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Disputed K'kiri land planted: villagers

Disputed K'kiri land planted: villagers

A RUBBER company belonging to Phnom Penh businesswoman Keat Kolney has begun planting rubber trees on land in Ratanakkiri province that has been the subject of a dispute with Jarai ethnic minority villagers since 2004, villagers said Wednesday.

Seven families from Kong Yu village in Ratanakkiri's O'Yadav district lost farm plots of up to one hectare each when workers employed by Keat Kolney's Progressive Farmers Association began a three-day process of measuring, digging and planting on the land, village representative Sev Twel said Wednesday.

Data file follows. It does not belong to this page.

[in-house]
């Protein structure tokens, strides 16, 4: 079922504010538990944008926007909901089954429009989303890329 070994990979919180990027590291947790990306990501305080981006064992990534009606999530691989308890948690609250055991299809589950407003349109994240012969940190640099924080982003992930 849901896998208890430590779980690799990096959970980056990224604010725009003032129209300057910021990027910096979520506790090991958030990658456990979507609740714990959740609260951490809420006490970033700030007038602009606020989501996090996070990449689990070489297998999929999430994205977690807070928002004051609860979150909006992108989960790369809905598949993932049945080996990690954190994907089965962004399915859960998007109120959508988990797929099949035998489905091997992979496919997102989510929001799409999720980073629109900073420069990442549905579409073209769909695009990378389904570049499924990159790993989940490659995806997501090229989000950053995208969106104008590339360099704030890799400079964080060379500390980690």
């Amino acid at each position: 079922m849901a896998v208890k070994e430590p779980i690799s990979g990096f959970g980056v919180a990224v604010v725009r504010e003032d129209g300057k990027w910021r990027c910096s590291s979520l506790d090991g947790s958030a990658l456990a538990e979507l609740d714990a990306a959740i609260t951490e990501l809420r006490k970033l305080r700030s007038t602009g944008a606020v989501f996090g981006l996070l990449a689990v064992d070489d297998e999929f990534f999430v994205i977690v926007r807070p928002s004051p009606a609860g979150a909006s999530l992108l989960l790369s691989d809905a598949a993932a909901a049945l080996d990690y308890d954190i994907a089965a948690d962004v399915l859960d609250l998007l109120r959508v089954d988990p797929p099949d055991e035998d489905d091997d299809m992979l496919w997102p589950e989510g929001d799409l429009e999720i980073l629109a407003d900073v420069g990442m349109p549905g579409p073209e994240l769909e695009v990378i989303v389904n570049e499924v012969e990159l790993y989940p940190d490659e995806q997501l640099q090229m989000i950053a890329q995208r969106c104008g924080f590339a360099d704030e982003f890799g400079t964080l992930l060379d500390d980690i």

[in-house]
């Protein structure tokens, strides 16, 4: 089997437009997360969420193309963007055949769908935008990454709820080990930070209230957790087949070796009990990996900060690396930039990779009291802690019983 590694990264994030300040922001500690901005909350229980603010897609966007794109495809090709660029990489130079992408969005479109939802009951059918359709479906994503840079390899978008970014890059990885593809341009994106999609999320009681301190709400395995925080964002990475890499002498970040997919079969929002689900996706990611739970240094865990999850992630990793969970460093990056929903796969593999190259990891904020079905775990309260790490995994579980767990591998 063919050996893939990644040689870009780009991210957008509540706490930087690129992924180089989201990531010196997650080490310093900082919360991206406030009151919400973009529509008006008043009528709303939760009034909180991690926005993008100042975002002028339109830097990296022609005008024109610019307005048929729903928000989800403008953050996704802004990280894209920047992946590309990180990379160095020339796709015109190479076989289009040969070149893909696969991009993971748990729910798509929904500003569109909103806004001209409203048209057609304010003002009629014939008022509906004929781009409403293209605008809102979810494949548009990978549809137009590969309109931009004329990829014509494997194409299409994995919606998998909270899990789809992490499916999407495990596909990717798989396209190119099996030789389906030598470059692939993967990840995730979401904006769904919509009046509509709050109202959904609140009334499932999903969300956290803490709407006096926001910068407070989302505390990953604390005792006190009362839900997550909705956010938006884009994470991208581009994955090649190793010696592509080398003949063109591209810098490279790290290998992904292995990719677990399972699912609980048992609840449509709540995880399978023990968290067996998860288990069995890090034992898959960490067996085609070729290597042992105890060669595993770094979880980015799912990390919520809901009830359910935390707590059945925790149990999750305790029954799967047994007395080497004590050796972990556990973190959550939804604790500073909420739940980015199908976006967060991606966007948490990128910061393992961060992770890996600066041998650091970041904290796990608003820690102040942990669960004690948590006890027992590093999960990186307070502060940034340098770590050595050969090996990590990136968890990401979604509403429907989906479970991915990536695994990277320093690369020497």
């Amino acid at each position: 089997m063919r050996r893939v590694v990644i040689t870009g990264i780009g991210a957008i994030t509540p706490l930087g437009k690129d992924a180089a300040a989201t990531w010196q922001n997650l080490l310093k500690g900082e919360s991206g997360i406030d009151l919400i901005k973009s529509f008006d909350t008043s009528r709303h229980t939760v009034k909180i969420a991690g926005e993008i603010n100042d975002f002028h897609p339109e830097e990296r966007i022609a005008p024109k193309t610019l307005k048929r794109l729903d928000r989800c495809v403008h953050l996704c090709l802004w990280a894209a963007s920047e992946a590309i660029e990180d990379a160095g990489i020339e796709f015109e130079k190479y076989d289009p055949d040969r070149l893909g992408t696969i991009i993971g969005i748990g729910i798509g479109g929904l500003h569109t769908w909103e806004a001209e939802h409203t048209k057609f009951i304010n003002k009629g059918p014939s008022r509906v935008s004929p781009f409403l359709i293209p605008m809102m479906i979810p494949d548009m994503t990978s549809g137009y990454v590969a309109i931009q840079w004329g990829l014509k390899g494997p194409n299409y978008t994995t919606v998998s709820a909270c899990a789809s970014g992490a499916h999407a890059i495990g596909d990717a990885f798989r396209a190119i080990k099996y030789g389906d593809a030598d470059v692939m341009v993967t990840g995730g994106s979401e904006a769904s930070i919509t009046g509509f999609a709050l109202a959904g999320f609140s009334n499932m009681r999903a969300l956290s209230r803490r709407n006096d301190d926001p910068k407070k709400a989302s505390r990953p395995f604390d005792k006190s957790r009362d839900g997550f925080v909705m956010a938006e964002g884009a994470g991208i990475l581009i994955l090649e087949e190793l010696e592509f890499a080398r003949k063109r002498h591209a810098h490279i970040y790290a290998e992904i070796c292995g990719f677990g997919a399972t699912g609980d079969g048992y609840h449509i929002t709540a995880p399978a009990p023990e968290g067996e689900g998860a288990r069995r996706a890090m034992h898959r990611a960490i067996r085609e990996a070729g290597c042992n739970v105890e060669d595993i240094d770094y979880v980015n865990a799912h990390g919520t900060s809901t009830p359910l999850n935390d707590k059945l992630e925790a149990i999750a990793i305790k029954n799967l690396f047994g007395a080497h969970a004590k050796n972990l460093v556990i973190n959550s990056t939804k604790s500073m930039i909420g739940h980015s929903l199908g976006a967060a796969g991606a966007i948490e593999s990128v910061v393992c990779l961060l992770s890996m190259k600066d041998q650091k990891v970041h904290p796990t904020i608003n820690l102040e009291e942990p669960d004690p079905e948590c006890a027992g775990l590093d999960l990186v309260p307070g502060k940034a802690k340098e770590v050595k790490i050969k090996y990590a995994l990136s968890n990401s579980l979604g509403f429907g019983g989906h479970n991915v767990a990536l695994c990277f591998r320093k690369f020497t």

Some 270 of the 450 hectares have already been planted with rubber trees, and in February 2007, Keat Kolney thumbprinted documents promising to halt work on the remaining 180 hectares until the case was resolved by the provincial court.

Sourng Sophea, a lawyer from the Community Legal Education Centre, described the company's actions this week as illegal and a violation of the court ruling.   

Despite fears about further losses of crop pasture as planting season approaches, villagers have taken no legal action over the recent planting, since two criminal complaints relating to the case were dismissed by the court last February.

However, Sev Twel told the Post villagers would welcome a face-to-face meeting with Keat Kolney. "We would applaud her if she would come to talk to us," he said.

The controversy arose following the 2004 sale of the 450-hectare plot, which villagers claimed they were duped into selling by claims the land was required by the prime minister for disabled army veterans.

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